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14 to 40 in 20 years – Status of Rural toilets in India and SBM

Swachch Bharat Mission aims at Open Defecation Free (ODF) India by 2019. The erstwhile NBA, rechristened as Swachch Bharat Mission, is being carried out in a mission mode and a results based approach is being followed. It is evident from a recent tender from the Department of Panchayati Raj & Rural development, from a state Govt. Perhaps many other states are following the suit. Significant attention was being paid to coverage (ie. construction of toilets) followed by it’s usage to ensure ODF. Heartening to note that sustainability of ODF status is also given due importance in these requests.

But, achieving 100% ODF within 3-4 year time sounds like a humongous target. India lacks both in terms of hardware and software in sanitation. If we look at the current status of toilets in India, more than half of us defecate in open currently.

If we just look at the trends – it took us about 20 years to reach forty percent (NSSO 69th round 2012-13 and MDWS Baseline survey 2012-13) coverage from fourteen percent in 1993 as per NSSO (49th round) estimates. [Please see chart: % HH having latrine (Rural)]

Okay, one can think that the toilets can still be constructed with the honest effort of the executing agencies and the desired political commitment, which perhaps exists. But the real challenge will be in implementing the software bit of it. Making people use toilets by changing their age old practice of open defecation may be a big challenge. Concerted efforts may have to be made in order to change their current behaviour.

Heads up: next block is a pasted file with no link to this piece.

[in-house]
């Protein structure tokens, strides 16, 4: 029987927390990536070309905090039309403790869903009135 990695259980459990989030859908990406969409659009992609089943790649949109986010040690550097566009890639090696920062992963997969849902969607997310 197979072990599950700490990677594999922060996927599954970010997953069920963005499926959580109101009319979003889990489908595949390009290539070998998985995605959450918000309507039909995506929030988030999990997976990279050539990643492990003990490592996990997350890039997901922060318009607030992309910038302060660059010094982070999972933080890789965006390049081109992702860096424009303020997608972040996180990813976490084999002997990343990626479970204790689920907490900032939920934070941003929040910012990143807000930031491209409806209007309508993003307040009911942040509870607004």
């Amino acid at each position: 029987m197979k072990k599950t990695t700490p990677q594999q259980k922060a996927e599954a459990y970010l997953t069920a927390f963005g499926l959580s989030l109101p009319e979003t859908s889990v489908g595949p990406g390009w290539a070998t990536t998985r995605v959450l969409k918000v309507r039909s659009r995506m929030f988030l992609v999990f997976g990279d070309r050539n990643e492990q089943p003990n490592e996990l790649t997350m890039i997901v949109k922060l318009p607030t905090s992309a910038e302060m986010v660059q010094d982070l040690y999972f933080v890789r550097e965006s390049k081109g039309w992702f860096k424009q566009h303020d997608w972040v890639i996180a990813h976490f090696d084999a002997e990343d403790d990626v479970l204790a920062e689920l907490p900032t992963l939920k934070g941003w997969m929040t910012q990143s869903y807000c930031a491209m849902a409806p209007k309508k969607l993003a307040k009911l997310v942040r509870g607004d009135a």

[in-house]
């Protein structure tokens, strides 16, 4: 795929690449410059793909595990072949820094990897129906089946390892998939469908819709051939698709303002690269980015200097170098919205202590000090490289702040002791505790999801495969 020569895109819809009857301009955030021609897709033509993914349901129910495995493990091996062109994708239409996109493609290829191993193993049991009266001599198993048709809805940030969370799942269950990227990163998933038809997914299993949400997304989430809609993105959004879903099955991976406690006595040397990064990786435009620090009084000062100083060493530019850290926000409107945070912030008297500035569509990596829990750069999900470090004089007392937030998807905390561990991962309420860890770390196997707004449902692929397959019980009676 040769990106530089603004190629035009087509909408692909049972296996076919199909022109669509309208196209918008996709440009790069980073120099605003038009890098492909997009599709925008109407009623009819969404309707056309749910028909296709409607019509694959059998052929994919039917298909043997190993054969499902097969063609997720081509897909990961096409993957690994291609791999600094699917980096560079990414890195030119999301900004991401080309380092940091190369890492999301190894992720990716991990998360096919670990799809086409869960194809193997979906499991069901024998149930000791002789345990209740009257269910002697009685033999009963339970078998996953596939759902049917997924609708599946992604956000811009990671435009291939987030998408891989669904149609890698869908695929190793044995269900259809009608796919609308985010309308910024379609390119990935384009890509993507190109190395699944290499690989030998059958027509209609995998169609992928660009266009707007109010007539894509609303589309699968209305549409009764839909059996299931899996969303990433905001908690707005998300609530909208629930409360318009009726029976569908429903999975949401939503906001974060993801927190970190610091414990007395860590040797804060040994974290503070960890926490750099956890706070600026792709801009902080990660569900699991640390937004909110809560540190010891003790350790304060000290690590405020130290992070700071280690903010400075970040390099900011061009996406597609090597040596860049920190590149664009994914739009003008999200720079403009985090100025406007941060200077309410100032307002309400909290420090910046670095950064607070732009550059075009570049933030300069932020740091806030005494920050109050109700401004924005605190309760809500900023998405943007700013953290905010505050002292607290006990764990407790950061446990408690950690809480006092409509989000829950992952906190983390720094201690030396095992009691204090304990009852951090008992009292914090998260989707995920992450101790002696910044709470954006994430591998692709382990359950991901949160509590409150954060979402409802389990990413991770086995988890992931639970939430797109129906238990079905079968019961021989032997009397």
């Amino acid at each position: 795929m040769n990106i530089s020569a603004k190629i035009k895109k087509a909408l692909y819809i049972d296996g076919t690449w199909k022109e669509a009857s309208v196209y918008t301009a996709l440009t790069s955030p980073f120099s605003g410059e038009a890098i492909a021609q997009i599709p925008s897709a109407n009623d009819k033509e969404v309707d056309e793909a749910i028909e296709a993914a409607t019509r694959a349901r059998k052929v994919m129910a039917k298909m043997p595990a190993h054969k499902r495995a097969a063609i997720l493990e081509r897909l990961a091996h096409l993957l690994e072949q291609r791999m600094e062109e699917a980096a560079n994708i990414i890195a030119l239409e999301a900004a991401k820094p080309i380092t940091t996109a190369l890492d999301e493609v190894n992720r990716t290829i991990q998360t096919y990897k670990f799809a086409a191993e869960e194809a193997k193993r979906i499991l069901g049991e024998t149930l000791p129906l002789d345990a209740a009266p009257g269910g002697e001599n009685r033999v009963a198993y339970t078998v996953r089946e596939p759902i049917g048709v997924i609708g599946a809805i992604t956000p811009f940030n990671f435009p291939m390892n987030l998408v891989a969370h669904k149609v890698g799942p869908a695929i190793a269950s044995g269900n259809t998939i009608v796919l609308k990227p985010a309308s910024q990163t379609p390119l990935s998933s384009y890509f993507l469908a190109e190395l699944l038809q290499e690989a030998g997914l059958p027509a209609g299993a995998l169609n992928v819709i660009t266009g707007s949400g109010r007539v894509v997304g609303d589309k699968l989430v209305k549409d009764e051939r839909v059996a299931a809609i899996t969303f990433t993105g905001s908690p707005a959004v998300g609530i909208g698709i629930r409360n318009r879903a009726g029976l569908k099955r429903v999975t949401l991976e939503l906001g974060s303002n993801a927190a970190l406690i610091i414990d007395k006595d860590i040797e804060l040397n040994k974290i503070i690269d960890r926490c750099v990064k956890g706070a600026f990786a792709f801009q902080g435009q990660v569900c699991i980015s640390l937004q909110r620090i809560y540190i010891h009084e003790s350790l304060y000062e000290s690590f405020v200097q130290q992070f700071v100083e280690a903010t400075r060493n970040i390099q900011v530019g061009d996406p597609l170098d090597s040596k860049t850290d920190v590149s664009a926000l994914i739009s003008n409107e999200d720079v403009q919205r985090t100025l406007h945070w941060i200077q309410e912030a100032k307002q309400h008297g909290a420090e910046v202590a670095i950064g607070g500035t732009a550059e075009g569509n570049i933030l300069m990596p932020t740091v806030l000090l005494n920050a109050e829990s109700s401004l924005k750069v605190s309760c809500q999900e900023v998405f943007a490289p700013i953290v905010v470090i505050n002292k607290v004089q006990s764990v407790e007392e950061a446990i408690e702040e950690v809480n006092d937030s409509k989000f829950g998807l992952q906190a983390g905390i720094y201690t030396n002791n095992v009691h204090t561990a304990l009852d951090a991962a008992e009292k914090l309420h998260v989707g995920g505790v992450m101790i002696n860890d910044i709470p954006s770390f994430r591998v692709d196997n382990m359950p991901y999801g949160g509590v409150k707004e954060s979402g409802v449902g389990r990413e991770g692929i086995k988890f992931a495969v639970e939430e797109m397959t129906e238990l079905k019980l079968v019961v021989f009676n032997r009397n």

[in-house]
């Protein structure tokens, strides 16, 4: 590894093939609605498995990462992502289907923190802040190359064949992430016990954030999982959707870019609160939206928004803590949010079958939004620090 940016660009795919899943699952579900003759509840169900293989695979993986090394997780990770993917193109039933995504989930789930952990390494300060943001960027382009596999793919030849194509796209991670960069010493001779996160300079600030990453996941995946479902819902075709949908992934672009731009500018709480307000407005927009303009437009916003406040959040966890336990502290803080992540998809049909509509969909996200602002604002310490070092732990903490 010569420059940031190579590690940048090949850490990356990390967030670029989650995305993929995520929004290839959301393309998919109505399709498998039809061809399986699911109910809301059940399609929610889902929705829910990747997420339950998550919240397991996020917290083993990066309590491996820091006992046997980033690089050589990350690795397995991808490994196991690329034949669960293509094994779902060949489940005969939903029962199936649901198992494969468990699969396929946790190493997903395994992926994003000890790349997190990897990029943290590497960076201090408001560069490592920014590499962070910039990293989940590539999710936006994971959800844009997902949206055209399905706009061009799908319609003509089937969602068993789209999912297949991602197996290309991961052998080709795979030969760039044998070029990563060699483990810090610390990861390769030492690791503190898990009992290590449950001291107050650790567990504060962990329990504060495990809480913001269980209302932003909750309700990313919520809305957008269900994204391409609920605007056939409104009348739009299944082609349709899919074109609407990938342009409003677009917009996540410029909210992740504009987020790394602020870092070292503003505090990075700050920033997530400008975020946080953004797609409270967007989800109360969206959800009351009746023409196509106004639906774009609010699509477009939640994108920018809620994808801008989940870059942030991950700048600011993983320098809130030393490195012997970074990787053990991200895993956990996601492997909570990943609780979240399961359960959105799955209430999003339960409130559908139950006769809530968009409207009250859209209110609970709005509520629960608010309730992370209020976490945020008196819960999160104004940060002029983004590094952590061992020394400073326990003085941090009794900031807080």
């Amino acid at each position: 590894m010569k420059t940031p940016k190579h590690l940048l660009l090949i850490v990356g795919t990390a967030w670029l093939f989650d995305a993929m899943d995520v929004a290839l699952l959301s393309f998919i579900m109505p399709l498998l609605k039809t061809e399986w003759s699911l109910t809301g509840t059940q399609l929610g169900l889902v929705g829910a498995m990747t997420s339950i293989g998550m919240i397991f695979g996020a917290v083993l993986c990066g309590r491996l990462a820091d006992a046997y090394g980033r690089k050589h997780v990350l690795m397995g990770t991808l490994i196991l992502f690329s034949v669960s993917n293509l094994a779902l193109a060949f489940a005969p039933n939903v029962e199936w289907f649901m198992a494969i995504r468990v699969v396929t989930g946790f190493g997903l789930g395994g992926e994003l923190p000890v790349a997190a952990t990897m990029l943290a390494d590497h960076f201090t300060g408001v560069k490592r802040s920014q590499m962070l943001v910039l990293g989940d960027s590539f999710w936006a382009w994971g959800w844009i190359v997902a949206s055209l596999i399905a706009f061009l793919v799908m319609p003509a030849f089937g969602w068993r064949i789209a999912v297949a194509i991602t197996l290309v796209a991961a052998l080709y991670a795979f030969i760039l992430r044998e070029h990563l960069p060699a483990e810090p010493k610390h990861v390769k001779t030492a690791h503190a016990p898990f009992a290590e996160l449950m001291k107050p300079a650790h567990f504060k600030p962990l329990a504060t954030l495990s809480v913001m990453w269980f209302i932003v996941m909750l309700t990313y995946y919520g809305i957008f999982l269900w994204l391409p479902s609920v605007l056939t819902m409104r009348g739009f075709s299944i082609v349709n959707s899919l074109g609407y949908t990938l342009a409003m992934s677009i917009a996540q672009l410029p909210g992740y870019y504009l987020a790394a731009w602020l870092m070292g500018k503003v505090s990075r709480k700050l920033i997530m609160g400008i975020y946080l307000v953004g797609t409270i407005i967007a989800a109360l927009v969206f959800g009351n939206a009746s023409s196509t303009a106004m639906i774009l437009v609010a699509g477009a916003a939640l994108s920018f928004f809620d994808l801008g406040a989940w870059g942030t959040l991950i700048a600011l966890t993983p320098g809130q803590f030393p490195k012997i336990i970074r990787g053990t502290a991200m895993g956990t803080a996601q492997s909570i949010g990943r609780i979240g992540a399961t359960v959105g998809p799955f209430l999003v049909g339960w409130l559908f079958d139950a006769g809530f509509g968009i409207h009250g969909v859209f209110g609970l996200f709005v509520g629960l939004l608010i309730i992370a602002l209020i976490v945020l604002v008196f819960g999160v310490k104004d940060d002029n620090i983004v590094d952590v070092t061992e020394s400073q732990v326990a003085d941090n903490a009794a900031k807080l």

Effective Behaviour Change Communication (BCC) models may have to be developed, piloted and implemented with good amount of perseverance. They have to be tailored and targeted to the specific audience and need not be based on “one size fit all” theory.

And then, ensuring sustainability of the practices will be very critical, as we can easily slip back to our original practice. It may be a good idea to do some scientific studies to using using a combination of methodologies like RCT, Quasi-Experimental and observational cohort study (OCS) to accept / reject the hypothesis.

Having said these, if we see things at a macro level, our country, especially in rural India, we still struggle for basic food, shelter and water needs. Therefore for most of us, sanitation is not our top priority. I remember, while conducting a study in Bihar, when I was discussing the importance of desired sanitation behaviors with one of my respondents in Gaya district, he very candidly said “pehle khana kahyege tab na pakhana ke bare mein sochenge” (I would first like to think about how to fill my stomach before thinking of defecating). Very valid!

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